2. The text of the reference had a rather unusual tone. The Federal Constitutional Court did not just ask questions but also suggested what the answer should be. In addition, the national court was suggesting that if it does not find the CJEU’s answers satisfactory, it would follow its own views.
  3. If, indeed, the views of the two courts were to collide, then a possible constitutional conflict might erupt.

​CJEU judgment

The CJEU decided not to shy away from the substantive and sensitive questions posed by the Federal Constitutional Court, although a number of governments intervening (Ireland, Greece, Spain, France, Italy, Netherlands, Portugal and Finland), the European Parliament, the European Commission and the ECB were urging the CJEU to consider the reference inadmissible for various reasons, most importantly because the OMT programme did not have to  be activated and there were no specific measures adopted which directly affected the rights conferred by EU law on the applicants in the main proceedings.

Powers of the ESCB

The CJEU’s conclusion was that the EU Treaties permit the ESCB to adopt a programme such as the OMT programme.

In reaching that conclusion, the CJEU started from the premise that the EU Treaties contain no precise definition of monetary policy but define both the objectives of monetary policy and the instruments which are available to the ESCB for the purpose of implementing that policy. Thus, under Articles 127(1) TFEU and 282(2) TFEU, the primary objective of the Union’s monetary policy is to maintain price stability.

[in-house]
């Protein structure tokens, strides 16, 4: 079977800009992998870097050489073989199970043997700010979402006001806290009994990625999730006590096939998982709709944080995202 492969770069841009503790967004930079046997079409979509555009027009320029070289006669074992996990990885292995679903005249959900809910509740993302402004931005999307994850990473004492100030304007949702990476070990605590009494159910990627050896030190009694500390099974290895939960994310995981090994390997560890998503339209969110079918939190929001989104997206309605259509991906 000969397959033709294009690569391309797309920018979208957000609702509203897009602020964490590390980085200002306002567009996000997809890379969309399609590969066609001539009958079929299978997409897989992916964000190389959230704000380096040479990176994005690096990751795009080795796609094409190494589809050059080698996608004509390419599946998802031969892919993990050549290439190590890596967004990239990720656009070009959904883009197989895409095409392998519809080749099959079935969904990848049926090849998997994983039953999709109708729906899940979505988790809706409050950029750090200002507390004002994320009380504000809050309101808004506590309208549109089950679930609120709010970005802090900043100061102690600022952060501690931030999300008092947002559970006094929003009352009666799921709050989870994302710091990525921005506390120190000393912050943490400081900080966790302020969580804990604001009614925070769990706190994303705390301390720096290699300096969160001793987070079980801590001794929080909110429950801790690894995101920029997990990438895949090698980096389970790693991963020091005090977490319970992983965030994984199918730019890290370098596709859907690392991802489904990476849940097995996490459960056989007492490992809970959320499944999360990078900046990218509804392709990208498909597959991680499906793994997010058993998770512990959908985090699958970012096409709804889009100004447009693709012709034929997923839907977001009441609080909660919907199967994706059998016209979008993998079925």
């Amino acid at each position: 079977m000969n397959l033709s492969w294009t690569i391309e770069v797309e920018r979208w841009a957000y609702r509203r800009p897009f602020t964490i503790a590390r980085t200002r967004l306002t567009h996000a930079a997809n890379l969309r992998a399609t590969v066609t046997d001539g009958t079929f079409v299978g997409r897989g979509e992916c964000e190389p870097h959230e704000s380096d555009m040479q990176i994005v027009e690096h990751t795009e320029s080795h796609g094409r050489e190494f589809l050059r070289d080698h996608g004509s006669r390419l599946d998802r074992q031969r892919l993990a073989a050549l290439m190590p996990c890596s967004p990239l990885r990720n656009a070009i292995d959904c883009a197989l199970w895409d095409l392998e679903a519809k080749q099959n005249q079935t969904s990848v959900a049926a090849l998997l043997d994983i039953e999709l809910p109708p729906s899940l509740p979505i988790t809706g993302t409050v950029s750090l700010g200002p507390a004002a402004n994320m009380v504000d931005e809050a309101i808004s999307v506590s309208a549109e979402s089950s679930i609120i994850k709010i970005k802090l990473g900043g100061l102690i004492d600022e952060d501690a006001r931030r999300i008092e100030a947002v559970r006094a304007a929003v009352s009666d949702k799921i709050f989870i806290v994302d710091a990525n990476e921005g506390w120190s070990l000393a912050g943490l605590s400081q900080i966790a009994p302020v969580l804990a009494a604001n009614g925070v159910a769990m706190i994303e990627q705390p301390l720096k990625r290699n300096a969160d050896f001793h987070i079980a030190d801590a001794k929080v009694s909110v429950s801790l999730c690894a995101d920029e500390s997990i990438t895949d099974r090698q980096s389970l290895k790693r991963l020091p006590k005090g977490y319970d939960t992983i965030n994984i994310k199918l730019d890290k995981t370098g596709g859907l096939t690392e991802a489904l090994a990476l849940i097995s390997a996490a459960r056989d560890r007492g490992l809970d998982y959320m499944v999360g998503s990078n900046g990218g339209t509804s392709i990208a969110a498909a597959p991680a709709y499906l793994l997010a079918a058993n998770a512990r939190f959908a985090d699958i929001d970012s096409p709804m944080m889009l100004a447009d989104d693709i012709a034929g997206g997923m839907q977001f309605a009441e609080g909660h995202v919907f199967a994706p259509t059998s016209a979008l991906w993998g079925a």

The Court then found that the OMT programme, in view of its objectives and the instruments provided for achieving them, falls within monetary policy and therefore within the powers of the ESCB. First, the OMT programme, in seeking to preserve the singleness of monetary policy, contributes to achieving the objectives of that policy, which under the EU Treaties must be “single”. Secondly, in seeking to safeguard “an appropriate monetary policy transmission”, that programme is likely both to preserve the singleness of monetary policy and to contribute to its primary objective, which is to maintain price stability.

The fact that the OMT programme might also be capable  of contributing to the stability of the Eurozone, which is a matter of economic policy, did not call that assessment into question. According to the CJEU a monetary policy measure cannot be treated as equivalent to an economic policy measure merely because it may have indirect effects on the stability of the Eurozone. Besides, the implementation of such a programme would entail outright monetary transactions on secondary sovereign debt markets and Article 18.1 of the Protocol on the ESCB and the ECB allows the ECB and the national central banks to operate in the financial markets by buying and selling outright marketable instruments in euro.